In particular I am somewhat proud of my recycling (re-using to be more accurate) of my daily lunch-time Prêt A Manger bag. I’ve just retired the bag on the left which I have been using since early March. I estimate the saving is approximately 75 bags so far, which isn’t bad going. In doing so I have also gained something of a reputation at my local Prêt as the ‘bag man’. And on occasion my efforts have been rewarded with a free coffee from one of their lovely staff.

Some of the them have said they think Prêt should offer some kind of incentive for regular customers to re-use their bags.

As is so often the way, Britain lags behind the rest of Europe in ‘greenness’, so I have included a link to how the Dutch recycle, and what we can learn from them.

Free broker research reports on environmental, social and governance (ESG) issues

London AccordHaving worked in the City of London for many years, I was somewhat surprised to discover that financial institutions are now giving away their highly valued stockbrokers reports
.
Needless to say they aren’t giving everything out, but through the The London Accord, you can get access to nearly 100 reports on a range of green and ethical related topics.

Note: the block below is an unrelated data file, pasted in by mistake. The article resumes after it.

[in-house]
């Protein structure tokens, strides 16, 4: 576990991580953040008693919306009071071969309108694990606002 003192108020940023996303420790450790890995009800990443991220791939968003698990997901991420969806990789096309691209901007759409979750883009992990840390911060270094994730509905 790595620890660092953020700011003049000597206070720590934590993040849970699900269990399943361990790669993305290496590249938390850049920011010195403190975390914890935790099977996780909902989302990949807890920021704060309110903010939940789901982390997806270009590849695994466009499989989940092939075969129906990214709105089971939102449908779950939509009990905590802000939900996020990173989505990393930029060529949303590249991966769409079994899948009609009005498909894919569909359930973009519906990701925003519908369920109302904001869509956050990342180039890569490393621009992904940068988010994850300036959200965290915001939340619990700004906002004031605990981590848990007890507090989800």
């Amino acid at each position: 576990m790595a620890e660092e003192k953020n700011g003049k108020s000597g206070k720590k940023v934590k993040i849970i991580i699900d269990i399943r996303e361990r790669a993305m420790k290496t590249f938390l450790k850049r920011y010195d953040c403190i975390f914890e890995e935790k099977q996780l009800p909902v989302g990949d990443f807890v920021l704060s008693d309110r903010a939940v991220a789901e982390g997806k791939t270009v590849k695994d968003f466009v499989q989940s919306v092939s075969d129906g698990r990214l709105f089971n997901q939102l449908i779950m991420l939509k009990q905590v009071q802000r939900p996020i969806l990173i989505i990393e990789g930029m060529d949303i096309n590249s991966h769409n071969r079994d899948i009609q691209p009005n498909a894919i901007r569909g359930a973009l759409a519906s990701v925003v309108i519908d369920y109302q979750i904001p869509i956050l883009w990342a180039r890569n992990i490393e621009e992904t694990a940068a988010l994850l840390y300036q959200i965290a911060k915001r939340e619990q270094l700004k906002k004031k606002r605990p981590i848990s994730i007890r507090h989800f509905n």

.
Welcome to the London Accord
The London Accord presents a compendium of reports, written by a range of financial services firms, providing insight into issues ranging from renewable energy to the price of carbon.

The financial services industry produces pertinent and valuable research which could, and should, be used by policy makers and NGOs who are shaping society’s response to long-term issues such as climate change and global pandemics. However, much of this research only sees the desks of a select few and all too soon disappears into the filing systems and cupboards of the commercial sector.

The London Accord allows access to this research free of charge – offering policy makers an insight which they may not otherwise access and giving the financial services industry a way of engaging with society on long-term issues. The London Accord is simple, get more recognition and value from research by sharing what you are about to archive.

22 June 2010

Anthony Lau presents our new virtual tour of the Business & IP Centre